The Algona Upper Des Moines from Algona, Iowa on December 7, 1898 · Page 2
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The Algona Upper Des Moines from Algona, Iowa · Page 2

Algona, Iowa
Issue Date:
Wednesday, December 7, 1898
Page 2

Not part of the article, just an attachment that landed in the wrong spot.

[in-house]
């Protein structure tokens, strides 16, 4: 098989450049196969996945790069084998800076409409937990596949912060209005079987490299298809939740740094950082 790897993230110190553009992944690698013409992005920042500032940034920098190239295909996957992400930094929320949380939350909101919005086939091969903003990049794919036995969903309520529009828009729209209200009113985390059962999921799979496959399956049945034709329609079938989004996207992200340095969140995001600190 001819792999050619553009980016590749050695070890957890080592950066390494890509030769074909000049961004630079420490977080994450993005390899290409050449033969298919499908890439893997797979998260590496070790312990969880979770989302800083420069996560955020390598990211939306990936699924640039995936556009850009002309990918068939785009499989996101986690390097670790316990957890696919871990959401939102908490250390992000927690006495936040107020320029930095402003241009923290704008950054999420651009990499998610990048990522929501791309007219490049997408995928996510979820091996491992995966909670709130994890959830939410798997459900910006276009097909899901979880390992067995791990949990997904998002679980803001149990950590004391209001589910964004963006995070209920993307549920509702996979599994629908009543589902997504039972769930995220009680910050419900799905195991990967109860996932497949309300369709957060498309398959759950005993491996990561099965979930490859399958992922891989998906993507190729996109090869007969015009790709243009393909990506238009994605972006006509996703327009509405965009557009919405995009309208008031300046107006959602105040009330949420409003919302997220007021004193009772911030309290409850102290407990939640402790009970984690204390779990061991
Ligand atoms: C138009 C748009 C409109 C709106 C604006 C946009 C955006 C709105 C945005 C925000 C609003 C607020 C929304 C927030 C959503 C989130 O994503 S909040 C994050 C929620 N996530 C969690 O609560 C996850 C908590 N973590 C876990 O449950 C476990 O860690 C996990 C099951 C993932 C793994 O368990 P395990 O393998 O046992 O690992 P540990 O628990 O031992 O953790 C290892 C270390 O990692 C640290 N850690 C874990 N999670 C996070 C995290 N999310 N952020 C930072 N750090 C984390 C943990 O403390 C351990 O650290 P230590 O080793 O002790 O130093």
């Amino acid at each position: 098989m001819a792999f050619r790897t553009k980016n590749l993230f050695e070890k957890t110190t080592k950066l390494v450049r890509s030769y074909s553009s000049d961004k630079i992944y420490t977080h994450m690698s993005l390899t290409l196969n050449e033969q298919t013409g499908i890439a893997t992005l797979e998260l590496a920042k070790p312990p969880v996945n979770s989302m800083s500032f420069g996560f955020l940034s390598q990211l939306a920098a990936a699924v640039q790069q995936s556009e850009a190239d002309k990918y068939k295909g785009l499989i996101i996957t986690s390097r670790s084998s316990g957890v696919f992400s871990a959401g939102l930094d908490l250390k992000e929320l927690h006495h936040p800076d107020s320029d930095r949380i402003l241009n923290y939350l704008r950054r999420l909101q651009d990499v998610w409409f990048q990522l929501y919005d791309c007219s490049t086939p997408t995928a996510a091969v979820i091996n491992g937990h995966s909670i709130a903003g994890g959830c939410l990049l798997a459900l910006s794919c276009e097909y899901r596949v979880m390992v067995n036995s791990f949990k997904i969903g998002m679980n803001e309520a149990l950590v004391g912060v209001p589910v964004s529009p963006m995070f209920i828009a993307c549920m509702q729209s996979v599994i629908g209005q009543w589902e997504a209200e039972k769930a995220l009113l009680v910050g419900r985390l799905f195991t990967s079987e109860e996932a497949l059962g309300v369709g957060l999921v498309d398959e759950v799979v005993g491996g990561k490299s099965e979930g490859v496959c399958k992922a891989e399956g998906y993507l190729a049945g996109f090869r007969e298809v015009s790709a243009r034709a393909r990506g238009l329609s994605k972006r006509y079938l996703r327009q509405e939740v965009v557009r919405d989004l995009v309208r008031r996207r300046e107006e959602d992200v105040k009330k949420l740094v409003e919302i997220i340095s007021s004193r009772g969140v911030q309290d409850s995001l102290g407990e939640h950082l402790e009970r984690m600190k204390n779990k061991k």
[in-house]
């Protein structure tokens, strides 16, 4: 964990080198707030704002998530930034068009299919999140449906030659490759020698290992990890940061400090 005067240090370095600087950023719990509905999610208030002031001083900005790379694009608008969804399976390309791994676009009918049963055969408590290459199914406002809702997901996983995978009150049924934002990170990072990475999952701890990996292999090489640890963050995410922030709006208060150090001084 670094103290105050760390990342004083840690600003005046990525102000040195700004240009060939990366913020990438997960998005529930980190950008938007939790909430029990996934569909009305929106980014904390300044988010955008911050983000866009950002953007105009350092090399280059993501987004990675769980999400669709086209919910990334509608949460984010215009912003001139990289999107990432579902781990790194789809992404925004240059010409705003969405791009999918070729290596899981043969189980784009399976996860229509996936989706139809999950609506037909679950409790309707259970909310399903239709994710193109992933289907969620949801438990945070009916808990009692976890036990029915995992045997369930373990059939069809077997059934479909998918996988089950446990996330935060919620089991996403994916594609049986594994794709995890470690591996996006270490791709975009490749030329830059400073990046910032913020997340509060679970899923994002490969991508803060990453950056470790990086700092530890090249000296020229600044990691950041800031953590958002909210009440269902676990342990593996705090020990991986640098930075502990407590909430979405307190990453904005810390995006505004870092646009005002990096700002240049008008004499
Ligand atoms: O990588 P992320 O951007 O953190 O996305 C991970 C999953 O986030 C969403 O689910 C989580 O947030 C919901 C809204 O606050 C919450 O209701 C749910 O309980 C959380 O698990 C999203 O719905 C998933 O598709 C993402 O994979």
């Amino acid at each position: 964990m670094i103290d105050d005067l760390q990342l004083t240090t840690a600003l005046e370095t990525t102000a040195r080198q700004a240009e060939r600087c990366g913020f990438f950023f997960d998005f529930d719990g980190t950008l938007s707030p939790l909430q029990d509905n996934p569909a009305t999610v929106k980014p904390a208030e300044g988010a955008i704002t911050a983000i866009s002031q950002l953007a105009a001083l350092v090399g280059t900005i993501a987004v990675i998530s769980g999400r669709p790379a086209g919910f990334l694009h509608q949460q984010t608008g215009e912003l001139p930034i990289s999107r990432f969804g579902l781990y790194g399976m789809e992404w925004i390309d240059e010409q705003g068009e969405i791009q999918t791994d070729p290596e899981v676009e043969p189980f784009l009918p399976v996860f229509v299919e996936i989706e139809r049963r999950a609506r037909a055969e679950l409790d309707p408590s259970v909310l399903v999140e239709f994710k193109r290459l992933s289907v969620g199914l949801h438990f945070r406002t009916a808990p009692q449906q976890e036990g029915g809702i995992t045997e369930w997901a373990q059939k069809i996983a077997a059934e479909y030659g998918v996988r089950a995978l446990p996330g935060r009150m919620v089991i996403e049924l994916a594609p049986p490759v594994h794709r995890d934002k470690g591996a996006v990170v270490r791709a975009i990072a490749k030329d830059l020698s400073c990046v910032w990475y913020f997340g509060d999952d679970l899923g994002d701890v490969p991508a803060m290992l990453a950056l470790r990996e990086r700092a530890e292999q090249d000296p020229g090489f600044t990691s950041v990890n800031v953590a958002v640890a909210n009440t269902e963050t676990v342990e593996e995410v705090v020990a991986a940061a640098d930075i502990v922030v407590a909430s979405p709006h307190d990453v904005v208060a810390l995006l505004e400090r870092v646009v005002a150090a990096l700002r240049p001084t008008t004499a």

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A'! •1?MM WPEfc CIS MOINES! ALGONA IOWA. WEPNE8PAY DEOEMBER 7, 1868 THE NEWS IN I01A CLOTHING THE GUARD, Adjutant General Wjreri fcet* Contract* for Clothing-, fife* MoiSfcS, DeCi 3.—Adjutant Gum* efftl fiyers has purchased the following Army Supplies for the reorganized K&tioKfcl Gnftrd: From the Henderson* Ames Company, ot Kalamazob, 600 army blouses and 1,600 pairs ol leg- gitos; from TjSllie, of Columbus, 600 blouses, 1,000 trousers and 1,000 cam- paipn hats. The total amount o,f the contracts was about $8,000. The National Guard of lowa.will be reorganized shortly after January 1. General Byers says lie lias applications from most of the companies in the old Fottrtli regiment for reinstatement. Many ol the Officers nnd men may drop out, but the old companies will probably form the nucleus about which the new regiments will be formed. The clothing just bought is for the guardsmen to be reorganized. CHARITON ROBBER ARRESTED. Captured In l>e» Blolnen by Sheriff Mnn- nlnsr—Fairly Identified. CHAHITON, Dec. 2.—Sheriff Manning brought down from DCS Moines a man •who gives the name of Thos. Robert- Bon, and whom they have the strong? est evidence to believe is one of the men who robbed the county treasurer's office. They have been following clues since the day of the robbery, and evidence has accumulated against him that makes it almost certain that he is the man. People who saw the man the officers were following the day of the robbery, and have seen him since his ariest, are positive he is the man. He is known as an all-around crook, and Tf hen arrested had $370 in money in bis possession and about SI 00 worth of diamonds and an unusual amount of fine clothing in his room. Lncona'i Small Fox Cane*. DES MOINES. Dec. 5.—Regarding the «mall pox scare at Lneona, Dr. Starr •writes as follows: "Fhere are two cases in town and'one one and a miles north of town, and each of them carefully guarded by the proper officers. There has been no new cases developed recently, and the town is not quarantined, as was reported, but people go about their business as usual. The citizens, as well as the officers, are exercising every effort to keep it from I spreading, and there is but little probability there will be any new cases, unless they should appear in the homes of those who are now sick with it. The report that trains are not allowed to stop only long enough to change the mail, that the town is quarantined and people prevented from coming and going at will, and that there are twenty or thirty cases of small pox in town, is entirely false and unfounded in every respect." Iowa Butter. DES MOINES, Dec. 3.—The exact statistics relative to the shipment af Iowa butter by creameries and railroads during the past year are in the hands of thestate dairy commissioner. They show a total number of creameries of 954, an increase of 63. The shipments of butter fell off, however, materially, being as follows: In 1897, 99,547,684 pounds; in 1898, 95,299,211 pounds; de- Crease, 7,248,473 pounds. COVBNTION. Dr. n, of Chicago, fcl*cttd Bishop ,. _ O*er t>r. Green. -.'.. •'.-, ' CF^AftfiArir>8, Dec. i.— At the EpiS eopfliiarraiocesah convention fiev. The oilore' &. Jlorrr'son, of Chicago, wns elected bishop of loiva, defeating* Dr Green . of Cedar Rapids, on the second ballot by a rote ithich resulted as fol lows: Clerical totes — Dr. Green, 18 Dr. Morrison, 26; tir. Cornell^ 1; lay votes— Dr. Morrison, 7C; Dr. Green, 52 Dr. Cornell, 2. Dr. Morrison was born in Ottawa, 111., and 5s 48 years old. He Was graduated from the Illinois College, at Jacksonville, Illinois, and received his ministerial training at the General Theological Seminary in New York. His first charge was at Pekin, 111. Coming to Chicago in 1876, he became rector of Epiphany church and has occupied this position ever since. "DAILY NEWS" IMPROVED. Itollar Dally Adtti Two New DcpHrtmcntH. DBS MOIXES, Nov. 30.—The Des Moines Daih' News has added pages for women and children to its Saturday edition. The boys'and girls' department is called the "News Junior." It is proving very popular. The News gives fine framed pictures to the school rooms of the children writing he best articles each week. Judith Torgenson edits this department. The Daily News is the cheapest daily in the world—81 a year, 75c for six nonths, 50c for three months. Indictment for Hunker Convict. ATLANTIC, Dec. 5.—A. I/. Dickcrson, ashier of the defunct Cass County iank, sentenced September 4, 1804, to six years in the state penitentiary at Tort Madison, wns released yesterday, laving gained twenty-one months for food behavior. His troubles are not over, as Sheriff Hill went to Fort Madison and arrested him upon an indictment found by the grand jury on one of the several other counts against the prisoner. Mcllle Jury Disagreed. DBS MOINKS, Dec. 5.—After being out forty-nine hours the jury in the Sidnion Mcllie case, charged with fraudulent xise of the mails, in doing a bucket shop business, was discharged by Judge AYoolson and the case continued until the next term of court. JOWA CONDENSKD. Two Tramps Killed. NEW HAMPTON, Dec. fi.—A bad wreck occurred on the Chicago Great Western railway about two miles north of New Hampton. Two tramps stealing a ride were killed and several cars demolished. The train broke- in two, and when the front part backed to find the rear part, they met on a grade, both running, and a collision resulted. Badly Hurt While Sleighing. DES MOINES, Dec-. 2.—J. M. Christy, president of the Christy Coal Company, was out sleighing with his daughter and Miss Frances Ilemeuway, of Moline, when his horses became alarmed at a street car and upset the cutter. The car killed one of the horses and Mr. Christy is in a critical condition from concussion of the brain. Wreck on the Iturlington, OTTUMWA, Dec. 3. — A double wreck occurred on the Burlington west of town. A west-bound freight ran into a derailing switch at the bridge. The engine and seven ears were piled up. An east-bound freight came immediately afterward, running into the wreck. Arthur Hickey and. Frank Connor, brakemen, were badly hurt, JJickey may die. Stiite Traveling: Men'* Association. DES MOINKS, Dec. 3. — At the annual convention of the State Travel inir Men's Association the following officers were elected: President/ Wm. H. WJieeler; vice-president, VVm. II. Smith ; secretary-treasurer, F, E, Haley; directors, Wm. A. Meyer, A, B. Waite, John Verran, Geo. E. Moul, E. C Evans. ....... .' _ __^ _ Teoumiis Succeed* llliimelf. WASHINGTON, Dec. 1. — It is officially announced that Inter-State Commissioner Yepmans is to succeed himself. Jljs term expires December 3). Mr. Yeoiaans was appointed from .Sioux Millionaire KSOKUK, Nor. 3Q.«-*WU1iarniCiraliain, who came to Jovv» }» 1847, died l»ere, *gpd 90 years, W<8 was a mulU-mH- JSpnaire, wifli ext.ent.iye l)u*i)'ess jn r teresls in fowa cities and Washing-ton J}e most of his money in *j-n, Indiana tow {IS i« Des Moines dispatch: The amendment to the constitution of Iowa providing for an increase in the membership of the house of representatives was overwhelmingly defeated at the polls November 8. In favor of the amendment 33,872 votes were cast and against it 76,931 votes. Bonds to take up outstanding warrants amounting to 560,000 were a few days ago sold to the W. •!. Hayes Bond Company, Cleveland, Ohio, at 33£ per cent and a premium of $1,380 by the city of Des Moines. There were fifteen bidders, and all say this was one of the lowest bond sales ever made. The purchaser is to pay for getting out the bonds, which are Des Moines delivery. A bursted water pipe in the third story • of a building occupied by McCullough Bros., of Clinton, who conduct one of the biggest dry goods stores in that section, caused goods to be damaged to the extent of several thousand dollars. The pipe froze during the cold weather, bursted and thawed out during the night. No one occupied the other two stories, and consequently the leak was not discovered until morning. Des Moines dispatch: The republican plurality in Iowa in the November election was aboiit 63,000 as shown by the official canvass. Secretary of State George L. Dobson leads the ticket with a vote of 236,524. The total vote was about 426,000. The pluralities of the various congressmen were as follows: Hedge, 3,249; Lane, 1,282; Henderson, 6,040; Ilaugen, 7,019; Cousins, 5,365; Lacey, 1,471; Hull, 7.652; Hepburn, 3.824; McPherson, 4,492; Dolliver, 7,403; Thomas, 0,284. Des Moines has a population of seventy thousand and eighty, according to the new directory. It contains 29,509 names. Deducting 5 per cent for removals and firm names, there remains 28,033 names. And, by multiplying this by 2J-j, the lowest figure used in computing populations, the total population is given at 70,08o. This is said to be an increase in population in the past year of 2,135, a gain of 500 more than the annual average of the past five years. Frederick Martzcn sent a bullet through his wife's head ono day last week and then shot himself. He died at once and she is dying. They lived on a farm near Green Tree, and neighbors say their lives havo always appeared happy. There were no witnesses to the tragedy, unless it was their children, four in number, who are orphaned by the tragedy, Martzen was 35 years old, his wife 32. A neighbor, whose attention was attracted by the crying of the children, discovered the dead man nnd his dying wife shortly after the shooting. At Emraeteburg recently a printer named tjlmiqs went to the St. James hotel and engaged a, room. He paid for his lodging and breakfast nnd worked during the day in the Reporter office. In the evening he participated in a game of cards in the hotel and eavly in the evening . retired to his room. The clerk conducted him to hjs ropin pntl $ few jpinutes afterward a noise wis heard, The hotel clerk on tlis floor and a i»' his I(an4. He lejt § Jetipy #4iJfe««f4 t9 )>is wife ALL OVER THE WORLD SECRETARY ALGER'S REPORT, l»rii«lcftlly Complete oftlcl*! History ol the Lftte War. WASHINGTON, Dec. 3.—The annual report of Secretary .Alger is a practically complete official history of the Spanish-American war. The secretary has given to the public not only all the official dispatches that passed directly between his own office and commanding officers in the field and camp, but has supplemented these with short explanatory notes setting forth the reasons for various , movements, and then, to complete the record of events, he has included in the body of his report the report of General Miles, of all the generals who •participated in the campaign in Cuba, •Porto Rico or the Philippines, and finally the reports of all the bureau officers of the Avar department. Nowhere is there shown a disposition to criticise, the official dispatches being allowed to tell their own story, and generally, the secretary finds much to pi'aise and cause for sincere congratulation in the results obtained. ANOTHER SNAG IN THE WAY. Spanlard§ ItTny Refuse to Give In to Some of Uncle Sam'B Demands. PARIS, Dec. 2.—From information which comes from a well authenticated source it seems unlikely that the commission will finish their work as soon as had been expected. Madrid lias instructed the Spanish commissioners on three points to which the Americans attach much importance. These are the cession of an island in the Carolines, the granting of religious freedom over the whole of the Carolines and the cession of a cable and coaling station at Ceuta. The Spanish government has instructed Senor Montero Rios to grant none of these, nnd while Spain may ultimately yield to them (ill, it is admitted that the American commissioners have no power to enforce their demands on pointsnot :overed by the protocol. Before Spain Iocs yield the negotiations are likely to be prolonged and the United States nay have to give a substantial quid >ro quo. KNOCKS TAX DOWN. Undo Sani'g Retaliation on Venezuela Has the Desired Effect. NEW YOKK, Dec. 3.—The Venezuelan [•overnment has decided not to impose urther duties on supplies sent the American consulates located in that iountry. The government imposed hese duties several weeks ago, not- vithstanding the fact that, with one xception, all other countries in the vorld where United States consuls are ocaled levy no duties on such importa-' ions. The United States immediately •etaliated and assessed the regular luty on all articles sent from Ven- zuela to its consuls in this country, .'he action had the desired effect and i circular has been received by the :ollector of the ports from Washington tating the recent order has been can- :elled. The reason assigned was that Venezuela had decided not to impose .he duties hereafter'in such cases. Tlie Curllsts Active. LONDON, Dec. 3.—The Madrid correspondent of the Daily Mail says: "In consequence of the Carlist agitation in the province of ^ 7 izcaya, many rich families in the country districts are removing into the large towns for safety in case of an outbreak. Carhst emissaries have arrived at the respective Carlist headquarters in Vascongadas, Navarre KIU! Maestrazgo, and it is expected that the government will order the garrisons at those places to'be increased." The Forty-ninth Iowa Ordered to Cuba SAVANNAH, Ga., Dec. 3.—The Second division of the Seventh army corps, the Second division hospital corps and the signal corps, Battalion B, Seventh army corps, have been ordered to move as soon as possible to Havana. It will take fifteen transports to carry them. The regiments in the Second division are the One Hundred and Sixty-first Indiana, Second, Illinois. First New York, Fourth Virginia, Forty-ninth Iowa and Sixtli Missouri. Audree Heard From. STOCKHOLM, Dec. 3,—An engine drive' 1 named 'Detke has written the Swedish-Norwegian minister at St. 1'etorsburg a letter in which he says lie found in the vicinity of the Ural mountains a bottle containing two papers, one of which bore the following message in French: "Andree's balloon has crossed the Ural mountains. . Amlree." The other paper was inscribed in Russian as follows: '•Give this totter to consul or police." I'lfty Yeurg of l r r>tiic*iit Jogepli. YIKNNA, Dee. 3.—Emperor Francis .Joseph yesterday, upon the fiftieth anniversary of his accession to the throne, issued a general order to the army thanking the soldiers for loyalty and fearless valor throughout his reign, Amnesty is granted political offenders in Hungary and a number of decorations gazetted, Chinese and Indian fishermen hare an ingenious way of training the otter. They catch the small cub and put a collar round the throat. The little creature, finding itself unable for days together to swallow anything 'it catches, gives up trying to do so, and firmly believes for the rest of its life that an, otter can only swallow such food as it receives direct from its master's hand. an4. accordingly, it faithfully brings to the bunk all the fish it captures. * Mrs, Annie Wojciedupwska got rid of her nanse by dying the otner day at '- Bay, Wjs., a.t &Jje age qf jog SPAIN ACCEPTS. Spnnldh CotnrtilMloneni Accept the lean Offer trnconditldhnily. PARIS, Nov. 29.—The joint peace commission m*t yesterday .afternoon, and the Spanish commissioners immediately announced the acceptance of the American demands. When the members of the two commissions were seated, President Itios handed the Spanish reply to Fergeson. the interpreter to the attached American commission. The answer stated that through the controversy Spain had strongest arguments; that, as between positions so diametrically opposite, the American offer of twenty millions is not a fair sum,' Nevertheless, the reply continued, Spain desired to avoid farther effusion of blood nnd further disorder, and had concluded to accept the American offer unconditionally, and thus bow to the superior power of the victor. The secretaries were then ordered to prepare the treaty, the articles embodying the cessation of Cuba, Porto Rico and the Philippines, and payment by the United States of twenty millions, for submission to the meeting Wednesday. MADRID, Nov. 29.—The city is calm. There have been no disturbances resulting from the announcement of Spain's acceptance of the terms of the Americans. The papers, however, publish gloomy articles, sadly reminding the country that the day is one long to be remembered as marking the "closing 1 scene of a glorious colonial history." All agree that the government has adopted the only possible policy, though much bitterness is displayed toward the United States. PATHS, Nov. 30.—The joint commission devoted two hours a half to drafting the first three articles of the treaty, dealing with the cession of Cuba, Porto Rica and the Philippines, upon which the commissioners agreed in principle. General discussion on other articles folio wed, but no decision was reached and the session adjourned until tomorrow MUST BE RECKONED WITH. German Newspapers Admit Growing Power of United States. BERMN, Dec. 5.—Spain's acceptance of the terms of the United States has naturally keenly interested the German government and press, although, adhering to its policy consistently followed throughout, the government has uttered no opinion either in interviews or through the medium of the semi-official press. lUjt the newspapers generally admit that hereafter the United States nrnst be seriously reckoned with in international politics, and, as a colonial power, whose push and energy may interfere with the ambitions of other powers. The German papers, therefore, predict frequent political complications for the United States. Precautions Against Cat-lists, MADRID, Dec. 5,—Additional precautions have been taken by the government against the Carlists in the provinces, notably Caiqgossa and Biscay. Thirty-seven Perished. LISBON, Dec. 3.—Thirty-seven people drowned who were on board the steamer Clan Drummond, wrecked in the Bay of Biscay. nitEVITIKS. A cable from Otis, at Manila, says the transport Zealandia arrived there with the First Tennessee. No casualties. Trieste and vicinity was flooded by a tremendous tidal wave, which did much damage to property and ships, and caused the loss of many lives. There was a violent earthquake throughout the southern provinces of Austria. From various causes no fewer than twenty-eight lives, it is reported, were lost. The czar, replying to the sultan's telegram urging the czar to abandon his intention of sending Prince George of Greece to Crete, as high commissioner of the powers, declared that the friendly sentiments of Russia towards Turkey are xinchanged, and, while Prince George is going to Crete as commissioner of the four powers, the sultan's rights of sovereignty will be safe guarded. Tacoma dispatch: Thousands of sheep are imprisoned in the mountains near Pendleton, Ore. Three feet of snow has fallen in the foothills there and the sheep cannot get through it to the valleys below. This situation results from the fact that the sheep men have kept the sheep on the mountain ranges as long as possible on account of the clryuess and lack of grass outside. Unless chinook winds blow and melt the snow the sheep men will be unable to bring the sheep out without heavy loss, Stockton, Cal., dispatch: A mostdis- astrous accident occurred near Fourteen-Mile slough. A part of one of the boilers of the river steamer T. C, Walker was blown out, killing six and dangerously wound! us 1 ten persons, while probably fifteen or twenty were more or less badly hurt. Most of the passengers were in bed when the explosion occurred, and the dead were virtually cooked alive by steam. Others were terribly scalded. Dr. J/.yman Abbott, pastor of Plymouth church, Brooklyn, Henry Warcl Keecher's successor and one of the leading preachers of the country, has resigned his charge because of failing The energetic actiop of Oscar Straus, l/he United States minister, has ob- tuned » concession which the united powers, lj»d been for eighteen months ralnly endeavoring to secure— namely, the granting of traveling permits to foreigners in the interior of Asia Minor. '4'hp immediate incentive to the action of Mr, Straus was the Pprle's refuel p{ perming $q American WAR DEPARTMENT INQUIRY. BOSTON, Nov. 30.—Corporal Kenilds said he was wounded in three places at the battle of El Caney. He was not found for two days afterward. Eight days afterward he went on board the Olivette. Did not get his wounds dressed until he reached Long Island. Dr. Cabot said the hospitals in Porto Rico were admirable. Private Houston, of the Seventh infantry, wounded at El Caney, said men in the hospital at Siboney suffered terribly. Food for sick patients was Very scarce arid could not be secured unless thepaf.ients purchased it. He heard many hien in adjacent tents call out for water only to be told to, "shut-Up." One of the wounded died after calling for water in this way. After ten days at Siboney he went on board the City of Wash* ington and was there treated very well. WASHINGTON, Dec. 3.—Capt. McKay, who had charge of the details of the transportation of the troons to Santiago, said complete rations were puton each ship and that vessel shad not been, overloaded, lie declared emphatically that there was no disorder nnd no confusion in unloading stores. There •would have been no trouble if all the lighters had been available. Taking exception 1o the report of Admiral Siimpson, he said if tire transports had developed any "wandering proclivities," the fact was due to the navy. WASHINGTON, Dec. ">.—Capt. McKay indignantly denied the statements in regard to the filthy condition of the transports which carried the troops north after the surrender of Santiago. He admitted conditions were not entirely satisfactory, but said there were extenuating circumstances. Lient.-Col. Goebal criticised the conditions at Camp Thomas. The conditions at headquarters were "particularly dirty." The conditions on the St. Louis, upon which he embarked for Porto Rico, were awful. The staterooms were not cleaned, the bedding was foul, there was noventilation and the meals were abominable. Col. Moore, assistant quartermaster general, said at the opening of the war the department was sometimes compelled to buy inferior articles or do without altogether. GOV. TANNER IS INDICTED. Illinois' Executive Held for Failure to 1'erform a Host of Duties. CABT,iNA r iM.E, 111., Dec. 2.—The Vir- tlen grand jury made its formal report to Judge Shirley. The grand jury dealt pertinently with the affair, and as far as it was able to ascertain, returned true bills against the principal participants in the tragedy of October 12 at Virden. Ten indictments, involving fifty-four persons, were returned. Against John R. Tanner, governor of Illinois, there fire three counts for palpable omission of duty and malfeasance in office. Fred W. Lukeus, general manager of theChicago-Virden Coal Company, is chargpd with manslaughter on two counts. With Lukens. his deputies, Frank Wilder, J. E. Sickles and J. II. Smith, are indicted for the killing of Joseph Git- terele. a Mount Olive miner. Sixteen Thiel gua'-cls are. held for riot. In the indictments against, Governor Tanner, the complaining' witnesses are em- ployes of the Chiciigo-Yirden Coal Company. They Uglified that they were intimidated :u d prevented from following their legitimate employment by an armed body of men. numbering 1,000, who unlawfully and feloniously were assembled in Virden; that the governor had been notified bj' the sheriff of Maeoupin county that no protection was to be had from the county, and was earnestly importuned for state assistance. Judge Shirley fixed Governor Tanner's bond at $500. Philippine Iimurgen ts Against Us. MADRID, Dec. 2.—Advices from the Philippines say the insurgents have decided not to recognize the cession of the islands to the United States, and will resist to the last-. It is claimed that the United Sla.tes will require 70,000 troops to put down the rebellion. The'alleered insurgents hold 10,000 Spanish prisoners, whom they will force to serve agnirist the Americans. Quay HI list .Stand Trial. Pmi.ADKi.rniA, Dec. 2.—In the conspiracy case ot Senator Quay and others. Judge Finletter dismissed all the motions by the defendants'counsel against the five indictments found by the grand jury, and fixed December 6, as the date for beginning the trial. IOWA PATENT OFFICE REPORT, DES MOINKS, t)tc. 5.—Applications prepared and prosecuted by us for United States patents have been allowed, but not yet issued, as follows: To C, J, Pollock, of Hastings, Neb., for a self-adjusting seat and an adjustable seat support for chairs that may be readily raised and lowered to suit persons of different size. The seat when occupied will adjust itself to accommodate the movements of the person as required to relax the nerves and to promote ease, comfort and ^health. To T. J. Fielder, of Webster City, Iowa, for a transformable wagon box. Auxiliary hinged side boards have sections ot end-boards fixed to their ends in such a manner that when the hinged boards are turned outwards to rest on brackets the fixed end-board sections will project vertically to serve as standards as required for hauling wood or hay. TiioH4.o G. OBWIQ & Co., Solicitors. David Lintop, who is said to be the richest man in Ohio, is the son of a poor Irishman, who intended his boy for a blacksmith. In the reign of Edward III all the brewers and bakers were women, and when uieu first began to engage in these occupations it was thought so strange that they were called men brewers and men baiters. A western benefactor invented a wagon which \yill improve the roads instead of cutting- them up as it passes along 1 , the front pair of wheels running on a wider track than the rear «nes and all four wheels having * HAVANA ts FILTHY. lilttie Improvement In tile Health (354. "I • ttltionA ot the CHfr. *, J i WASHINGTON, Dee. 5.—Surgeon G^B. era! W.ymah, of the Marine hospital service, has received a report from fir, Brunner, the United States sanitats 3 inspector at Havana^ covering th« , week ending November 24, which shows little or no improvement in th« 1 health conditions of that city, in spitj of the efforts now being made to prg, pare for the American army of occupation. In the week there were 440 deaths, giving an annual death rate of 114.40 per 1,000, most of them being due to filthy condition of the city and the lack of good food. The report continues: "Some attempts have been made to clean the city, but HS they were not made intelligently they were not effective. Fire engines have been used for flushing sewers, but, as they merely pumped the water into the streets, allowing it to drain into the, sewers, little good was accomplished. An abortive attempt has been made to sweep some streets by means of withes tied together. The methods were as ludicrous as they were futile. The excreta of hundreds of homeless people and hundreds of those who have homes line the sidewalks of side streets, and the indifference shown tc these conditions is remarkable, even when the character of the population is considered. It is to be hoped that the city will be made mechanically clean before the American troops are allowed to enter." ENLARGE REGULAR ARMY. Talk of IiicrenHiiiR the Army to One Hundred Tlioimmul Men. Washington dispatch: There is renewed talk of the re-organization of the regular army by the present session of congress. The general impression seems to be that the regular army should consist of 100.000 men, and that no doubt will be recommended in the draft of the bill being prepared by the war department. However, there has been advanced a suggestion which meets with some favor in military circles which is to make a regular standing army of 75,000 men and to have a provisional army of "5;000 men, the latter made up largely of natives of the island where the United States must/ do garrison duty. These troops could be officered from the United States and provision made to give them increased rank and pay while on such duty. It has been suggested thut lieutenants could become captains and captains become majors and so on to the highest oHicer of a regiment. It is proposed that the cost of maintaining this provisional army should come out of the revenues-of the islands garrisoned. It is not intended that the whole garrison should be made up of such organizations of natives, but that a sufficient'number of United State* regulars should be at each important place to maintain order in an etnev« gency. • LOSS IS APPALLING. Difficult to KM i mate the TCnorniong Destruction to JAIe and Property. Boston dispatch: From reports by wire, mail and passenger to the Associated Press from New England points, it is difficult to estimate the loss ol life and damage to shipping along the coast as a result of the recent storms. The list of disasters seems to grow every hour, and from dispatches thus far received it appears that at least thirty schooners were wrecked at different points from Eastport,' Me., to New Haven, Conn. Eighty-six schooners were driven ashore and fourteen barges a.giound. This list does not include the thirty vessels either wholly or partially wrecked in Tioston harbor, rjpr half a dozen or more craft reported kissing, including the steamer Portland, nor the big freighter Ohio, ashore on Spectacle island, this harbor; the steamer J. J. Hill, ashore at Atlantic; steamer Fairfax, ashore on Sow and Pigs ledge, nor the small steamer Chaffee, foundered at Bock- port, Mass. When these are added, the aggregate list exceeds 170 vessels, NOT A SOUL SAVED, The Steamer Portland Went Doirn With All on Itourd. PKOVINCKTOWN, Mass., Dee. 1.—The steamship Portland, plying between Boston and Portland, was swallowed up by the sea in the recent storm ofl High Head. Of all the ship's company of over 100 souls, not one survived, and the story of the disaster will never be told. Sixteen bodies have^ come ashore, and it is not likely that many more will be recovered. The exact number of persons who were carried 1 a way from Boston by the Portland will probably never be known, as no list of passengers was retained on shore when the vessel left, C. F. Williams, Boston agent of the Portland Steamship Company, places the total number of persons oh the steamer at 100, or possibly 105. This estimate, hpwever, is generally regarded as rather small. It has been suited that the number was as high as ]55, but Mr. Williams denies that so many sailed on the Portland. It is probable that 130, including passengers and crew, is near the correct number. An inventor has hit upon a method of putting stone soles on boots and shoes. He mixes a waterproof glue with a suitable quantity of clean quart/, sand, and spreads it over the leather sole nsed as a. foundation. These quartx soles are said (o be very flexible and practically indestructible, nnd to give the foot a firm hold even on the most slippery surface. .1 nines Robinson, once the champion barebauk rider of the world, is j'ecov- ering from a serious illness at Delavan, Wisconsin. Admiral Pewey, it is said, is » great collector qf butterflies in addition to ^pap Ssli w»rfthips ftpd p^her brlc-